“The early days of that project, we thought about what it means to be contextual in Las Vegas, so naturally we leaned into the desert. Being a more contemporary brand, we really were inspired by desert-modern architecture and also the road less traveled and what that meant: going on a road trip, driving along the desert highway, the oddities and things you’d see along the way,” Mayer said. 

“We drew from all of those to create a space that’s really light and bright. We added a lot of windows and essentially turned the property inside out because it was very inward-facing before. The result is a very bright and fresh and fun space.”

Becoming a Local Institution (And Letting the Good Times Roll)

Contextualizing the Virgin Hotels experience within the cities and neighborhoods in which they’re located is a big goal for the group. One of Mayer’s favorite examples of that is their New Orleans property, the only new build in their portfolio of hotels. By tapping a local design firm, Virgin was able to create a unique experience that was still “Virgin” but decidedly New Orleanian, too – and, perhaps most importantly, not just a caricature of the city and its distinct culture.

The best hotels become a part of their community, and that’s something we really strive for: to be a new institution, a new go-to place for locals,” Mayer said. “Of course, we’ll get the business travelers and leisure travelers and we’re going to give them a great time and deliver on the expectation that they have of the brand and coming to New Orleans, so that’s a given. But to really make a property become an institution, you need that buy-in from the community.”

Mayer and the Virgin Hotels team look to take what they learned from projects like the New Orleans property and apply that to their upcoming locations. Future properties include hotels in Edinburgh and Glasgow, Scotland; a flagship hotel in New York City; a Miami project; and more in the works.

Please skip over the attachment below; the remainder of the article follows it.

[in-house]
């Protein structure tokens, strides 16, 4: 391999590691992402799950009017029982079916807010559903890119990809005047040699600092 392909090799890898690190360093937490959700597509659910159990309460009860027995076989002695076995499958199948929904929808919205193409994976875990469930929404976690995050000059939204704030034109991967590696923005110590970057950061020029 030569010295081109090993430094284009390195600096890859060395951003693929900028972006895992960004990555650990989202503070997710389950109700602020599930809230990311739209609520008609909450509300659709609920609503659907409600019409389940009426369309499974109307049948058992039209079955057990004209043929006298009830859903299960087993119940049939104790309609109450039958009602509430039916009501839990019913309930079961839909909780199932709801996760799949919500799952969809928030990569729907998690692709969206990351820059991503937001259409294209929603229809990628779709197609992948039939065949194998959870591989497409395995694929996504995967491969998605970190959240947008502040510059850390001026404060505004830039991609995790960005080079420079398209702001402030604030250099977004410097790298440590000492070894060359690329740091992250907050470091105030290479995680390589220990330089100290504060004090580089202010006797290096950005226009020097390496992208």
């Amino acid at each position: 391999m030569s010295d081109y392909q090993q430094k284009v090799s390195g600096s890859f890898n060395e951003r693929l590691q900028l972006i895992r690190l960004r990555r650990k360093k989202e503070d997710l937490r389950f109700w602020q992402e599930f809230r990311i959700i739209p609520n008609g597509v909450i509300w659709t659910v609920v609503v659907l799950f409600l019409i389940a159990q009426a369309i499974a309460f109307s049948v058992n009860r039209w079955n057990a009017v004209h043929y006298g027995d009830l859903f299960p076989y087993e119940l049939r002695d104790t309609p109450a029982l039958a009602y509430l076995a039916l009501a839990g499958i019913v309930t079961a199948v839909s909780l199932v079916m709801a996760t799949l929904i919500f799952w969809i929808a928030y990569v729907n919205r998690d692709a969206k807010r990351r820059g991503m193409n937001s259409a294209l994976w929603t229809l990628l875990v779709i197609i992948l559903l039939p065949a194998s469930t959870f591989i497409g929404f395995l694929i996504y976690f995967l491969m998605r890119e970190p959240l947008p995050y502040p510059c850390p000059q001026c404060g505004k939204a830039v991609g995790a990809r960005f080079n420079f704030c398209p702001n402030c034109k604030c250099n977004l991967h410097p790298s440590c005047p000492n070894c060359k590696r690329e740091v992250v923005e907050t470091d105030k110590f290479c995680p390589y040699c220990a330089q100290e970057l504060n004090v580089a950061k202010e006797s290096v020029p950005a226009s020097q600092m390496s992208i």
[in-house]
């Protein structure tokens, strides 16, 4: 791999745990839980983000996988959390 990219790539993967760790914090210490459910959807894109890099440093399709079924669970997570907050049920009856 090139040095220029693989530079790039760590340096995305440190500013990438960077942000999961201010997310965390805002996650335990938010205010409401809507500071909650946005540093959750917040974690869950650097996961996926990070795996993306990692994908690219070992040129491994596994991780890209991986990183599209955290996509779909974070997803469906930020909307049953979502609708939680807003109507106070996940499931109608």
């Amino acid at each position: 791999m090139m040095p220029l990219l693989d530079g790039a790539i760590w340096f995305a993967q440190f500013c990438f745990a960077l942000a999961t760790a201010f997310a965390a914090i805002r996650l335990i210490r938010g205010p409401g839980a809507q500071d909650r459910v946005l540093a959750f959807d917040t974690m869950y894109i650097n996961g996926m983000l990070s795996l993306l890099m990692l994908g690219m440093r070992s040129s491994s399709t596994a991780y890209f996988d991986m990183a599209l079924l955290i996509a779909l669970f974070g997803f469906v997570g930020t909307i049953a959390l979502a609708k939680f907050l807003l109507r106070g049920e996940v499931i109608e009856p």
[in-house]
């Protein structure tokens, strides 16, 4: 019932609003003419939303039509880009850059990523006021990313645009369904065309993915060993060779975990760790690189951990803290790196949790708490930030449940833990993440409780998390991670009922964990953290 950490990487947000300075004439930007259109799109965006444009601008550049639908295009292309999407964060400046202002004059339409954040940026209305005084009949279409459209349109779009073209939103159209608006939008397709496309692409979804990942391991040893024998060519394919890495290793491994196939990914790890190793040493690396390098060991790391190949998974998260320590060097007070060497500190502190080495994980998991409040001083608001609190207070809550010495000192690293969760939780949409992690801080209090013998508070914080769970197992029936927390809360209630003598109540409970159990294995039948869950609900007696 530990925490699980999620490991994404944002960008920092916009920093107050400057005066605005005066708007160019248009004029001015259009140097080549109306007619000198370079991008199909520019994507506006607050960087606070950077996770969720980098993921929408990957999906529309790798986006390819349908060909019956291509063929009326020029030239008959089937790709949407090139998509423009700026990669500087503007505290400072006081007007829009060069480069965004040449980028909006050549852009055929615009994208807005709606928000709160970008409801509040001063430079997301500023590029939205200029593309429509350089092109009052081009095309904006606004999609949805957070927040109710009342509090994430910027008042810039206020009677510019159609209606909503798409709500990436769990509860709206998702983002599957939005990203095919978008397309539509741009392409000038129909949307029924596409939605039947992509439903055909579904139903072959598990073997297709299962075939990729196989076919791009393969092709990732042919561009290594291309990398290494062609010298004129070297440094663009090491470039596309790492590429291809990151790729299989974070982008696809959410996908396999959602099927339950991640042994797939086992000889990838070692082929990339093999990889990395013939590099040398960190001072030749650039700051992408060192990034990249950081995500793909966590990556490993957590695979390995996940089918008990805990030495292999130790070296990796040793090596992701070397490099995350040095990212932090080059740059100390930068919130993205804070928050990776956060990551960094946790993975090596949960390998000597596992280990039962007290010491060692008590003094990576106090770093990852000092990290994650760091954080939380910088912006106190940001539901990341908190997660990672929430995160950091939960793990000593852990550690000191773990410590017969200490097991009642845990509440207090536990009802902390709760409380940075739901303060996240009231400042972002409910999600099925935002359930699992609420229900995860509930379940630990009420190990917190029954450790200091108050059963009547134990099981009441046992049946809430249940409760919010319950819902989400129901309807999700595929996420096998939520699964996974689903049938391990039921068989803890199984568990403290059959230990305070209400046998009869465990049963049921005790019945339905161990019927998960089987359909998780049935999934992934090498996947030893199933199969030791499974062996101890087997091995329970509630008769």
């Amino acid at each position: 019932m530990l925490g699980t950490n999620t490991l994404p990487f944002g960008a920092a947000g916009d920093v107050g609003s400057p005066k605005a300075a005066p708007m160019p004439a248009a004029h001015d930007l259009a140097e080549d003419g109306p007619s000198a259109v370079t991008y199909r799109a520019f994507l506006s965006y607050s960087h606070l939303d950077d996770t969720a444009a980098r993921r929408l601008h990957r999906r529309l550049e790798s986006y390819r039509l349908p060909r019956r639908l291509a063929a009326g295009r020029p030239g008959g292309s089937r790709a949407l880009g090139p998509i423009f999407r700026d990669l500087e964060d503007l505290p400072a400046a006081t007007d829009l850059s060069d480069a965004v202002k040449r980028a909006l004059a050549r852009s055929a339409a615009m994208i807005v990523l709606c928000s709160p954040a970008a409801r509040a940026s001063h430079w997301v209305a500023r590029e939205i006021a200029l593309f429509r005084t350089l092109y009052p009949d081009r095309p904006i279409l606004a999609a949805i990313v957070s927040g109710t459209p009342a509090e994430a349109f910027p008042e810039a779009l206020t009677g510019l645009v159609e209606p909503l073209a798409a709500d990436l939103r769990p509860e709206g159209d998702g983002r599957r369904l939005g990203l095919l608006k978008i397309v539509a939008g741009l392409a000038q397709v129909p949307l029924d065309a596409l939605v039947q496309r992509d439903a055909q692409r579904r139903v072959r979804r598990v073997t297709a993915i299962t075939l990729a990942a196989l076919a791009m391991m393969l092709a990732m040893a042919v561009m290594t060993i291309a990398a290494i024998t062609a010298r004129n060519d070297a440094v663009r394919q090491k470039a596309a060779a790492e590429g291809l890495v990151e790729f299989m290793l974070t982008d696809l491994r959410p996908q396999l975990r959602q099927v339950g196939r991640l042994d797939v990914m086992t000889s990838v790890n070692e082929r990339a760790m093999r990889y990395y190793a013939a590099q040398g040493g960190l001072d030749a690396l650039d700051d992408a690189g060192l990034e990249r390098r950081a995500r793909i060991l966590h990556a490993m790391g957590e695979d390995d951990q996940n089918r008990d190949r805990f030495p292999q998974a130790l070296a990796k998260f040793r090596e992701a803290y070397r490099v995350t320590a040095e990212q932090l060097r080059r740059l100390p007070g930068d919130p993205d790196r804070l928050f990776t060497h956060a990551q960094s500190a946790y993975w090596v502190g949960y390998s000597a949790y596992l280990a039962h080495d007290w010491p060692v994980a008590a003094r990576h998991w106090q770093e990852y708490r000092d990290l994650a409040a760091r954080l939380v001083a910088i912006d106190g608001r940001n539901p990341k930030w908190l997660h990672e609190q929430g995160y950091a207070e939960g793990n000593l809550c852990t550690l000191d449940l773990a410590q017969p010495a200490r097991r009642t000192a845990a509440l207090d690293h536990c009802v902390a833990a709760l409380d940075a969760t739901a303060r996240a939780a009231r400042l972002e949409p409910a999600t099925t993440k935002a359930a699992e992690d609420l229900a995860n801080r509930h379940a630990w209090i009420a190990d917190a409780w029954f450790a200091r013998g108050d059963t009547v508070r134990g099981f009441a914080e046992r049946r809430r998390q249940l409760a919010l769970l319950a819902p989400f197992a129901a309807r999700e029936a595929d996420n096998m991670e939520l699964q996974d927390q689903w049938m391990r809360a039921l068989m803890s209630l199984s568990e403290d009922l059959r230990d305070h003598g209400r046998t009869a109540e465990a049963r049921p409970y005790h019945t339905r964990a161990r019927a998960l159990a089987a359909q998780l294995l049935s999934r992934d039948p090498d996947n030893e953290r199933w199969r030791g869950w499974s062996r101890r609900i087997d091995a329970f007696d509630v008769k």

Virgin Hotels New Orleans

The still relatively-new company aims to create a recognizable brand without building cookie-cutter properties, where you don’t have to relearn the room from one property to the next while still leaving space for plenty of surprises. And when you’re in New Orleans, it should feel like you’re in New Orleans. Local design firms, artists, and entertainment programming all contribute to that feeling.

Besides the few that have already been announced, Mayer remains tight-lipped about where Virgin Hotels is going next. They choose their locations based on what opportunities will create the most value for their customers and the brand. You have to be open to the opportunities that are out there, he said. And wherever that is, be sure to get the locals involved.

“It’s about crafting these experiences at a grassroots level and really propping up start-ups and creatives to add to their communities. I get really excited about that,” Mayer said. 

“Like with The Late Great speakeasy in Nashville, we worked with Hannah Crowell, who’s Johnny Cash’s granddaughter. She’s a terrific designer in Nashville. It’s a little jewel box of a speakeasy there and she’s never done a commercial project before, but giving people a chance, that gets me really excited. Aesthetically, you can see the love that goes into it, and the guests really feel that.”

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MJ Galbraith writes about real estate and development for a number of different publications. When he's not writing development news, he's writing songs and playing guitar.